Discussions are continuing this weekend on the measures needed to allow the full reopening of schools next month as the World Health Organisation said precautions will be needed when schools do re-open.
Taoiseach Micheál Martin has said he is confident students will be back in the classroom in under six weeks.
It is thought a major financial package is planned that will include enhanced cleaning regimes, curriculum changes and more substitute teachers.
Yesterday, the Irish Examiner reported that the Government will approve a "very significant" package worth €200m on Monday to allow a full-time reopening of every school in the country next month.
Mr Martin has personally intervened to ensure delivery of what has been described as his Government’s “top priority” in getting all 1m school children and 100,000 school staff back in classrooms at the end of August.
This publication reported yesterday that the €200m contains €125m of Covid-related support funding and €75m in minor works funding announced in the July stimulus on Thursday.
The plan will also be fully in accordance with the public health advice, with stricter social-distancing requirements for older children.
The Cabinet will be briefed on the details tomorrow before its publication.
Last week, the Tánaiste warned that it would reflect very badly on Ireland if we were on the only country in Europe that cannot reopen schools in the coming weeks.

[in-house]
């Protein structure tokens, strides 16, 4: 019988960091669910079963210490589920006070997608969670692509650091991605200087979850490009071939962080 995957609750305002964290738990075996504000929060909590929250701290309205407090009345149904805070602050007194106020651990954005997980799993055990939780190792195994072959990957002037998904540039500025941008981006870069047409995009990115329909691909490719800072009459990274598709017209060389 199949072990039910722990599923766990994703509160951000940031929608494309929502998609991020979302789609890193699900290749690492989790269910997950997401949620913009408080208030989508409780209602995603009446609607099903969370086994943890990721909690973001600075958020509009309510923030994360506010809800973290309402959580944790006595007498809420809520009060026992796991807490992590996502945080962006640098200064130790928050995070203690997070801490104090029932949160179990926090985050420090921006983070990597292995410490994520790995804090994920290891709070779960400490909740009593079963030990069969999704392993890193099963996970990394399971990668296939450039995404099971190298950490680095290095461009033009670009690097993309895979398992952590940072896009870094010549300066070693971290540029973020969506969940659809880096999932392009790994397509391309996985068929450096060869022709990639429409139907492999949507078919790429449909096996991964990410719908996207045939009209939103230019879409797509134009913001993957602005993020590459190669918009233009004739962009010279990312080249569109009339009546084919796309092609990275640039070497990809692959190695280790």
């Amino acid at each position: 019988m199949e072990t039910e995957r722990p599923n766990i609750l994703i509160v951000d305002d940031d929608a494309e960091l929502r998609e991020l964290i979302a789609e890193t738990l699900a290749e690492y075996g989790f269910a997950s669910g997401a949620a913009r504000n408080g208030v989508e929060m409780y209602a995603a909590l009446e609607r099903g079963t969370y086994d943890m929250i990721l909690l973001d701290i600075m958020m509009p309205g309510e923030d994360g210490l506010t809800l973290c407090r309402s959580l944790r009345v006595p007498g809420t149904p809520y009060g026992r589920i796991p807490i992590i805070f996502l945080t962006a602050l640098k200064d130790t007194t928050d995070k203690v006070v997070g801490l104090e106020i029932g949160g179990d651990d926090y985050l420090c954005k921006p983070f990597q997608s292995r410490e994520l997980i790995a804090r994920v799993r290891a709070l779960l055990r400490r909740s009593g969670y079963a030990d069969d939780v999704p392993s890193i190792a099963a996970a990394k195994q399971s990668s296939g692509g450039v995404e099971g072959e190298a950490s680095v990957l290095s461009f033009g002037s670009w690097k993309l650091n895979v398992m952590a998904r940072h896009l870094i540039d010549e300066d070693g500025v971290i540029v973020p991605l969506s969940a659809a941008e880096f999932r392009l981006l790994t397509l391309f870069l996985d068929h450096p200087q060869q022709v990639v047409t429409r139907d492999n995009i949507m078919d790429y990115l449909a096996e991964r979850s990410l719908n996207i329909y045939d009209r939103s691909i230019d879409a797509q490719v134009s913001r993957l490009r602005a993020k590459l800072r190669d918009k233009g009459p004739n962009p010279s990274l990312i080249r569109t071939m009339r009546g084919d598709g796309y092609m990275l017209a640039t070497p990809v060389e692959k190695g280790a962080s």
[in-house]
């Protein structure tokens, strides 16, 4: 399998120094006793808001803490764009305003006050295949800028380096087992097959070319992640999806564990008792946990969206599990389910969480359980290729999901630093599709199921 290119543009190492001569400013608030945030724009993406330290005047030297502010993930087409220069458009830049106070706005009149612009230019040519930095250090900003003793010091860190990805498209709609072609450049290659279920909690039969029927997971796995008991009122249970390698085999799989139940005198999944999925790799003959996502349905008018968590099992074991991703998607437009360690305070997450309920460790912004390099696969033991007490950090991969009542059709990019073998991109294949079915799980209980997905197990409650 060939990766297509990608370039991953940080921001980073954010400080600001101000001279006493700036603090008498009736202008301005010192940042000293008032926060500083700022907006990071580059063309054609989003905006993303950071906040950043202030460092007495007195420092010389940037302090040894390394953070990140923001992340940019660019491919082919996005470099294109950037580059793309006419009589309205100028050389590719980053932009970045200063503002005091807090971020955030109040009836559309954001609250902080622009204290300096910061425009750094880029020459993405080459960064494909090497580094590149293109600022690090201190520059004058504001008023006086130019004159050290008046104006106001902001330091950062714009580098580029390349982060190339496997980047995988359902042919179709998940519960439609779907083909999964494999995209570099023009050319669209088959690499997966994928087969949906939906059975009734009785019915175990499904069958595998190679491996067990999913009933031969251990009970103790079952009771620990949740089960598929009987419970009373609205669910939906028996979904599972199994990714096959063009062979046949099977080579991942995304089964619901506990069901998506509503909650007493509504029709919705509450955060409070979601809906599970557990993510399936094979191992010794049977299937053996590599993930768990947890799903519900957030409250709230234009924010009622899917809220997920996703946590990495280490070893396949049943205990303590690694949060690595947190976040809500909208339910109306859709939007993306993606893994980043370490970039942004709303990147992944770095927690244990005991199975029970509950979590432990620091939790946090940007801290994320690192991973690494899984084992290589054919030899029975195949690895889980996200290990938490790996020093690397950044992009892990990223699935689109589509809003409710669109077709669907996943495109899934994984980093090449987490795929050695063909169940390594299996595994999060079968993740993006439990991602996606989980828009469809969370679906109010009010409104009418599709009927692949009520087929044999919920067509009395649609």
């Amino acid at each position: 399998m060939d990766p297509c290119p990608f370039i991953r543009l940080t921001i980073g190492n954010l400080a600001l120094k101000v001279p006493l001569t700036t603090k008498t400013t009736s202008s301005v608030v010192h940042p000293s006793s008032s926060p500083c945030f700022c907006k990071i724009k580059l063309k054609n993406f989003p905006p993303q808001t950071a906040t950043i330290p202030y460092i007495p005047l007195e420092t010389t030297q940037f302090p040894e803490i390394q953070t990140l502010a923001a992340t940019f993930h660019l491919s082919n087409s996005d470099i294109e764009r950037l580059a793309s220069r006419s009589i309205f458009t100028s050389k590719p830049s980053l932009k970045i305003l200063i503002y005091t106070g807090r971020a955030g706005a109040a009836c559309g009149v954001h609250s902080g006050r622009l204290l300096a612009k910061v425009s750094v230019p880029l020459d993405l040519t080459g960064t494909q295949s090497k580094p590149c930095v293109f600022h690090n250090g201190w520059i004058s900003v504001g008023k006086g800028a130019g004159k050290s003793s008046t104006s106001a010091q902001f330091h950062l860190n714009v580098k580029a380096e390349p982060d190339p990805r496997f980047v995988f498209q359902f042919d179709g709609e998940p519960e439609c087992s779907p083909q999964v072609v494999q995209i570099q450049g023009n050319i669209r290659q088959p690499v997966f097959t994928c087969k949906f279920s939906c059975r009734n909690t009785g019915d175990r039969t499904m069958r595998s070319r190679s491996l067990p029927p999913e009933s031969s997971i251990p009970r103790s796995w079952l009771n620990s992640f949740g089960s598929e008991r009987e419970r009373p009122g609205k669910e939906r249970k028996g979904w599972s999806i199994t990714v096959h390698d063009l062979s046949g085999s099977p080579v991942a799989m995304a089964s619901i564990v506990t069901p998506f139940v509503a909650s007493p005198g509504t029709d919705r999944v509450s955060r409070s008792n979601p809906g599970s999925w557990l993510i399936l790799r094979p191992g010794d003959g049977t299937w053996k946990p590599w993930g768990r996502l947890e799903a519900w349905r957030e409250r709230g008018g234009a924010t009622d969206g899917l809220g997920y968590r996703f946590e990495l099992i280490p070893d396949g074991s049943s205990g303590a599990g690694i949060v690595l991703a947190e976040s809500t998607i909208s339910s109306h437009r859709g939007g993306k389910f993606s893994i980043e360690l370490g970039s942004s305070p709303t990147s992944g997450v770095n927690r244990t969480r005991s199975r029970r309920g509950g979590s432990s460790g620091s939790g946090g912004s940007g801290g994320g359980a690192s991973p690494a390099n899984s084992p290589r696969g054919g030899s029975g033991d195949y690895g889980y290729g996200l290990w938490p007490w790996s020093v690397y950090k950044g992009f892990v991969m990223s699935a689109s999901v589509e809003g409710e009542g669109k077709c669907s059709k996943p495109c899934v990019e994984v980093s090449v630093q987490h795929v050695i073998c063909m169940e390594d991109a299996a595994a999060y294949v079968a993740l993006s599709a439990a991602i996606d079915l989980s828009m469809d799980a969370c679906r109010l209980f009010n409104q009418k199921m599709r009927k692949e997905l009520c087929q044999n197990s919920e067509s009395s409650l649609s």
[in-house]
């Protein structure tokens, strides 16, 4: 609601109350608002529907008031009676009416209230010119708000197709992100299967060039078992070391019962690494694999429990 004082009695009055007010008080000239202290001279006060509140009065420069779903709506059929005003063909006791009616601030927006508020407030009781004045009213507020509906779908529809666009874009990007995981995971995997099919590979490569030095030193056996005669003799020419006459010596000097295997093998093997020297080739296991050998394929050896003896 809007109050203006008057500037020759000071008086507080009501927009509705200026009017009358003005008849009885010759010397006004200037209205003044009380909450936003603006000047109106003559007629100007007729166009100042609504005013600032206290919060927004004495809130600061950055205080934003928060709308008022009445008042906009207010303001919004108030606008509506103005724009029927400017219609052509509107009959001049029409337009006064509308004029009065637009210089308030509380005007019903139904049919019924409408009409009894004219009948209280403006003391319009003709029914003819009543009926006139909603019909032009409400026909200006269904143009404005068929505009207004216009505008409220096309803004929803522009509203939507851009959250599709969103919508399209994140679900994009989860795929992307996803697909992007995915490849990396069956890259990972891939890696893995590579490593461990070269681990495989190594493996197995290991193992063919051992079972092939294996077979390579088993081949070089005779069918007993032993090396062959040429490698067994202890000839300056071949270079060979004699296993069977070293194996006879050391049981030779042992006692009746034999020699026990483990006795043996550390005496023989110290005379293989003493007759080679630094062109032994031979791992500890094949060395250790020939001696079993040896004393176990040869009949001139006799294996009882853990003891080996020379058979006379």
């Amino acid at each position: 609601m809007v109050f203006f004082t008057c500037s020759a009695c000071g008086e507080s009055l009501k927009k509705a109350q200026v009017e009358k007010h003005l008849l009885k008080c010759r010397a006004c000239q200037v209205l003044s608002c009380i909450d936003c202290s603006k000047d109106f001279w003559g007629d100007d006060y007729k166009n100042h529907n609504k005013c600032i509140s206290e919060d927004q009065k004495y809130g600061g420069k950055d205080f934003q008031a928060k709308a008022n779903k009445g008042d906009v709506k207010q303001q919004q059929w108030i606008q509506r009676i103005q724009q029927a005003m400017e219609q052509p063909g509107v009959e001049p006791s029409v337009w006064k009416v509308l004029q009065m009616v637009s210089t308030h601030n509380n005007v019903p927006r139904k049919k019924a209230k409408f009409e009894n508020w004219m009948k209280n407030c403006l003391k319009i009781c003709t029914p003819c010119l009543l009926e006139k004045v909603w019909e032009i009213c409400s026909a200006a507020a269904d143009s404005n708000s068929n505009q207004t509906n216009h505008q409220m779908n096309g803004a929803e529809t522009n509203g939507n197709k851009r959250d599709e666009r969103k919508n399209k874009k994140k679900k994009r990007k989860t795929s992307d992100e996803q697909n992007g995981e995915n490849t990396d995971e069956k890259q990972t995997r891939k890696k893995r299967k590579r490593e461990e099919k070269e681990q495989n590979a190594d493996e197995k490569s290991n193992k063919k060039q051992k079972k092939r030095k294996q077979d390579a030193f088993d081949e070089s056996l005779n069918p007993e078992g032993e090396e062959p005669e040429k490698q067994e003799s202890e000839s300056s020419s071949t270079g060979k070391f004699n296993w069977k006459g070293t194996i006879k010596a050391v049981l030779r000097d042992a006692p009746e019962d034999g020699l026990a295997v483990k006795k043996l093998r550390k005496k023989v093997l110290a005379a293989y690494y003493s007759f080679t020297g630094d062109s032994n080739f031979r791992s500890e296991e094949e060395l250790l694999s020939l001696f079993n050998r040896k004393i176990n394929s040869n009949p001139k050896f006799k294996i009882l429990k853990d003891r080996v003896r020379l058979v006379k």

Speaking in the Dáil, Leo Varadkar said hairdressers, shops, restaurants and even the parliament had opened as he stressed the importance of classes resuming.
He pointed to Germany, which has had higher incidence of Covid-19, and said they had been able to reopen schools there.
Meanwhile, the World Health Organisation says just because children do not get severe Covid-19 symptoms, does not mean they can't spread the virus.
Margaret Harris from the WHO says children and adults will need to take precautions when schools re-open.
“So this is one of the areas where there has been a lot of confusion because children quite often don’t get a very severe illness,” she said.
Ms Harris said this led to people thinking they don’t spread the virus.
She added: “Just because you don’t have symptoms doesn’t mean you can’t spread the virus.
“Or just because you have mild symptoms doesn’t mean you don’t have the virus in your mouth or nose.”
Ms Harris said some approaches in countries have been to put children in small groups.
She said that way, “you know if indeed a case arises the potential for spread has been very limited.
“And you know where that virus is likely to have tracked too.
“So there are many things you can do.”